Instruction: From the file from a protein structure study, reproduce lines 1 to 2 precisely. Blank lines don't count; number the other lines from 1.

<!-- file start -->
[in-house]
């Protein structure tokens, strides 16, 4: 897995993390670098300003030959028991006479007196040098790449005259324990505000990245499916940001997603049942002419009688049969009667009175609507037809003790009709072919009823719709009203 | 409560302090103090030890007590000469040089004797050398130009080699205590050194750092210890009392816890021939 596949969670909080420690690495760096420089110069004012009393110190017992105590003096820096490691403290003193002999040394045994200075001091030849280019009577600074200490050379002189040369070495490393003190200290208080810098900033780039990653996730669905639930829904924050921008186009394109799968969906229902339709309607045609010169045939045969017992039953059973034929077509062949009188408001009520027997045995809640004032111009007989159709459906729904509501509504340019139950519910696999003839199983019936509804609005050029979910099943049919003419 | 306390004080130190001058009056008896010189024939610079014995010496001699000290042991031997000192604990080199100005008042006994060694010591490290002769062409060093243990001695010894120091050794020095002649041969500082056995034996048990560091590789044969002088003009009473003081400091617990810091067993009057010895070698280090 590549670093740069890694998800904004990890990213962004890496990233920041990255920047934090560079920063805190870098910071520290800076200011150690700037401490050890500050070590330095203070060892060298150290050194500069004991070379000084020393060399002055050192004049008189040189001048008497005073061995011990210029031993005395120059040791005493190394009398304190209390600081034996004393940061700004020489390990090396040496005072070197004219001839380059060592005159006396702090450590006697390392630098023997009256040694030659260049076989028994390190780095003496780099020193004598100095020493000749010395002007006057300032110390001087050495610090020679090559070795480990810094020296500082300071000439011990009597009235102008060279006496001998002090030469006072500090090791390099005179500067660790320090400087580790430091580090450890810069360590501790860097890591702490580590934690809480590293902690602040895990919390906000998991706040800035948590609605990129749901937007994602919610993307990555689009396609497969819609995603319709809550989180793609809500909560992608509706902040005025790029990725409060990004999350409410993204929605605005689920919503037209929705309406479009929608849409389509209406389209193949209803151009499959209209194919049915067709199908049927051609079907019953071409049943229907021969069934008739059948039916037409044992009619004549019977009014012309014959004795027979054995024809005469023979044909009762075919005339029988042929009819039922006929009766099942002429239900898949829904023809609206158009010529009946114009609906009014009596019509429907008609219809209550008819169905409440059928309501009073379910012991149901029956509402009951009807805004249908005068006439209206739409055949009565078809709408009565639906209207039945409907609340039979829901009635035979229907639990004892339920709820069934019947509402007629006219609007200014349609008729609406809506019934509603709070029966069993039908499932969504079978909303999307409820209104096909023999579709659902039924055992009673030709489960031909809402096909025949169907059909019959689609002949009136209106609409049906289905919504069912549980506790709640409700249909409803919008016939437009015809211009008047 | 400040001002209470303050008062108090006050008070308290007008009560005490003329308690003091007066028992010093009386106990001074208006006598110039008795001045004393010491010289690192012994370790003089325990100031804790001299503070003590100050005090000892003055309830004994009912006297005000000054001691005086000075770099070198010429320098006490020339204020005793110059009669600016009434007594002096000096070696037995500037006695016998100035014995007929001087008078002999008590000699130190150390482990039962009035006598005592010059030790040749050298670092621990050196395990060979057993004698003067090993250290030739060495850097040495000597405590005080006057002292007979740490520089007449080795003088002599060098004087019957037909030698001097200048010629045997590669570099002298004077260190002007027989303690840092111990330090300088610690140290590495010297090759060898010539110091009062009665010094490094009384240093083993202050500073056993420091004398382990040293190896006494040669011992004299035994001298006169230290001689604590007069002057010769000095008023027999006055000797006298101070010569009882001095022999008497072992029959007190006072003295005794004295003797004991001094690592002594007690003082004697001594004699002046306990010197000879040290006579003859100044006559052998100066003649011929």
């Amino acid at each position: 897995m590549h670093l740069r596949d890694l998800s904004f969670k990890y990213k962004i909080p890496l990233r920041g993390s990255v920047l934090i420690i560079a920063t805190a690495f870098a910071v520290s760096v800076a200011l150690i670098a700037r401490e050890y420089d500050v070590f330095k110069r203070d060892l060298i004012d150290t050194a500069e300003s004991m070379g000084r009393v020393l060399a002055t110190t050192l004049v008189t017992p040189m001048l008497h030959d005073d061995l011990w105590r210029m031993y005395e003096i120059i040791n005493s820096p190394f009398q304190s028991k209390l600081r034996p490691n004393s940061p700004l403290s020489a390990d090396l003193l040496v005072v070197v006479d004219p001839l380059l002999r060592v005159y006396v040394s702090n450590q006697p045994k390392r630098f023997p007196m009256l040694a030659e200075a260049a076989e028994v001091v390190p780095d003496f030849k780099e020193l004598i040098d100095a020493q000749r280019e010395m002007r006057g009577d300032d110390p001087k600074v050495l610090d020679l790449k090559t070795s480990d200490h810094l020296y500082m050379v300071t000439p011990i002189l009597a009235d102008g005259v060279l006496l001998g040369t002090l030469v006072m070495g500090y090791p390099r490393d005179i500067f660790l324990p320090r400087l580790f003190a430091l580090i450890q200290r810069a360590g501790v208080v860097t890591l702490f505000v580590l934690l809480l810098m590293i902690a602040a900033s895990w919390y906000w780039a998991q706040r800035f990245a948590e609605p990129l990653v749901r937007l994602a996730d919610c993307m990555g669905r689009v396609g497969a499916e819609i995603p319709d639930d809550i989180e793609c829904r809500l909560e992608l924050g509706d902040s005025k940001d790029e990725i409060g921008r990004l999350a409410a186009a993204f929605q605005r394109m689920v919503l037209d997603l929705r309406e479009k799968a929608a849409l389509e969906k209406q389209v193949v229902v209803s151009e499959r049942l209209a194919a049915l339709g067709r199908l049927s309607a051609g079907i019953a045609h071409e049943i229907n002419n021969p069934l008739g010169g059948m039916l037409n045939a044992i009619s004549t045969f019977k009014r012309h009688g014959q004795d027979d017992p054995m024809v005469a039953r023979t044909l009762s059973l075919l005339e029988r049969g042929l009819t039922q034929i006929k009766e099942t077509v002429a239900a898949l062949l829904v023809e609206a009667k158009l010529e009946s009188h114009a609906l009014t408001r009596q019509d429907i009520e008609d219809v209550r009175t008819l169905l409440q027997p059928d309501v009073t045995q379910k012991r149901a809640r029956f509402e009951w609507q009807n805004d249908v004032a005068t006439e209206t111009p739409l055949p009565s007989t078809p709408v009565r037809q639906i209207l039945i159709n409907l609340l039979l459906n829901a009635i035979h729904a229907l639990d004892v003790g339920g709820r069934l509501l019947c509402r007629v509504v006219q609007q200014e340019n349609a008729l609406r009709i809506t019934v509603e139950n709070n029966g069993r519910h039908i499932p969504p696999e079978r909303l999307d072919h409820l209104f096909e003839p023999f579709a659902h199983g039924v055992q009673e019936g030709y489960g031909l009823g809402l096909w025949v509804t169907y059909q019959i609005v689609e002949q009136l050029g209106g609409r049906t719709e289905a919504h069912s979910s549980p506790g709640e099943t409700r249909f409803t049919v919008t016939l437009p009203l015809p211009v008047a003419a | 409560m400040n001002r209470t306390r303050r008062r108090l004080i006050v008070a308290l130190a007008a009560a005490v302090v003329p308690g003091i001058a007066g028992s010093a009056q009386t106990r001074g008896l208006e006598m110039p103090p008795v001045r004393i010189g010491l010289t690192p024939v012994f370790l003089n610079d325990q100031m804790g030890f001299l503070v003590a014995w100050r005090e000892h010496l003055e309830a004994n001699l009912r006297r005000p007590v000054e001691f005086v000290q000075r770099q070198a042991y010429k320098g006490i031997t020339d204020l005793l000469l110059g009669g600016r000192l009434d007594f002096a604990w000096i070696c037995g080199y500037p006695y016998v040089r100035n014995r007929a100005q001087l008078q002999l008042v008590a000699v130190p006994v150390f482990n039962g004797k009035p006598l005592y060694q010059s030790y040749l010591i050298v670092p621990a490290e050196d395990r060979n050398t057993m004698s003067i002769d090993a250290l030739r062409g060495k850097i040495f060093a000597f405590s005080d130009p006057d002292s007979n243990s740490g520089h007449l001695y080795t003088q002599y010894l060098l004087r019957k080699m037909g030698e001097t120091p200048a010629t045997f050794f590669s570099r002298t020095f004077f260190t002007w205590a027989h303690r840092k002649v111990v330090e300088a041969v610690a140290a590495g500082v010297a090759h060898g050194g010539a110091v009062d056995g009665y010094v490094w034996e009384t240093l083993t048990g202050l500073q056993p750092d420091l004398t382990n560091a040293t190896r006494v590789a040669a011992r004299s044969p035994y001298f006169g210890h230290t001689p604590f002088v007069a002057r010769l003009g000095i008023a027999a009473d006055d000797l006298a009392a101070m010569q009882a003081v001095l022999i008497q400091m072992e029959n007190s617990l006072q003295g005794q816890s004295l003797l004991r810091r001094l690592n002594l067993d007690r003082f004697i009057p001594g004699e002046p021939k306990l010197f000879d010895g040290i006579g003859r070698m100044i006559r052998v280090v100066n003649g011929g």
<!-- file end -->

[in-house]
């Protein structure tokens, strides 16, 4: 897995993390670098300003030959028991006479007196040098790449005259324990505000990245499916940001997603049942002419009688049969009667009175609507037809003790009709072919009823719709009203 | 409560302090103090030890007590000469040089004797050398130009080699205590050194750092210890009392816890021939 596949969670909080420690690495760096420089110069004012009393110190017992105590003096820096490691403290003193002999040394045994200075001091030849280019009577600074200490050379002189040369070495490393003190200290208080810098900033780039990653996730669905639930829904924050921008186009394109799968969906229902339709309607045609010169045939045969017992039953059973034929077509062949009188408001009520027997045995809640004032111009007989159709459906729904509501509504340019139950519910696999003839199983019936509804609005050029979910099943049919003419 | 306390004080130190001058009056008896010189024939610079014995010496001699000290042991031997000192604990080199100005008042006994060694010591490290002769062409060093243990001695010894120091050794020095002649041969500082056995034996048990560091590789044969002088003009009473003081400091617990810091067993009057010895070698280090 590549670093740069890694998800904004990890990213962004890496990233920041990255920047934090560079920063805190870098910071520290800076200011150690700037401490050890500050070590330095203070060892060298150290050194500069004991070379000084020393060399002055050192004049008189040189001048008497005073061995011990210029031993005395120059040791005493190394009398304190209390600081034996004393940061700004020489390990090396040496005072070197004219001839380059060592005159006396702090450590006697390392630098023997009256040694030659260049076989028994390190780095003496780099020193004598100095020493000749010395002007006057300032110390001087050495610090020679090559070795480990810094020296500082300071000439011990009597009235102008060279006496001998002090030469006072500090090791390099005179500067660790320090400087580790430091580090450890810069360590501790860097890591702490580590934690809480590293902690602040895990919390906000998991706040800035948590609605990129749901937007994602919610993307990555689009396609497969819609995603319709809550989180793609809500909560992608509706902040005025790029990725409060990004999350409410993204929605605005689920919503037209929705309406479009929608849409389509209406389209193949209803151009499959209209194919049915067709199908049927051609079907019953071409049943229907021969069934008739059948039916037409044992009619004549019977009014012309014959004795027979054995024809005469023979044909009762075919005339029988042929009819039922006929009766099942002429239900898949829904023809609206158009010529009946114009609906009014009596019509429907008609219809209550008819169905409440059928309501009073379910012991149901029956509402009951009807805004249908005068006439209206739409055949009565078809709408009565639906209207039945409907609340039979829901009635035979229907639990004892339920709820069934019947509402007629006219609007200014349609008729609406809506019934509603709070029966069993039908499932969504079978909303999307409820209104096909023999579709659902039924055992009673030709489960031909809402096909025949169907059909019959689609002949009136209106609409049906289905919504069912549980506790709640409700249909409803919008016939437009015809211009008047 | 400040001002209470303050008062108090006050008070308290007008009560005490003329308690003091007066028992010093009386106990001074208006006598110039008795001045004393010491010289690192012994370790003089325990100031804790001299503070003590100050005090000892003055309830004994009912006297005000000054001691005086000075770099070198010429320098006490020339204020005793110059009669600016009434007594002096000096070696037995500037006695016998100035014995007929001087008078002999008590000699130190150390482990039962009035006598005592010059030790040749050298670092621990050196395990060979057993004698003067090993250290030739060495850097040495000597405590005080006057002292007979740490520089007449080795003088002599060098004087019957037909030698001097200048010629045997590669570099002298004077260190002007027989303690840092111990330090300088610690140290590495010297090759060898010539110091009062009665010094490094009384240093083993202050500073056993420091004398382990040293190896006494040669011992004299035994001298006169230290001689604590007069002057010769000095008023027999006055000797006298101070010569009882001095022999008497072992029959007190006072003295005794004295003797004991001094690592002594007690003082004697001594004699002046306990010197000879040290006579003859100044006559052998100066003649011929």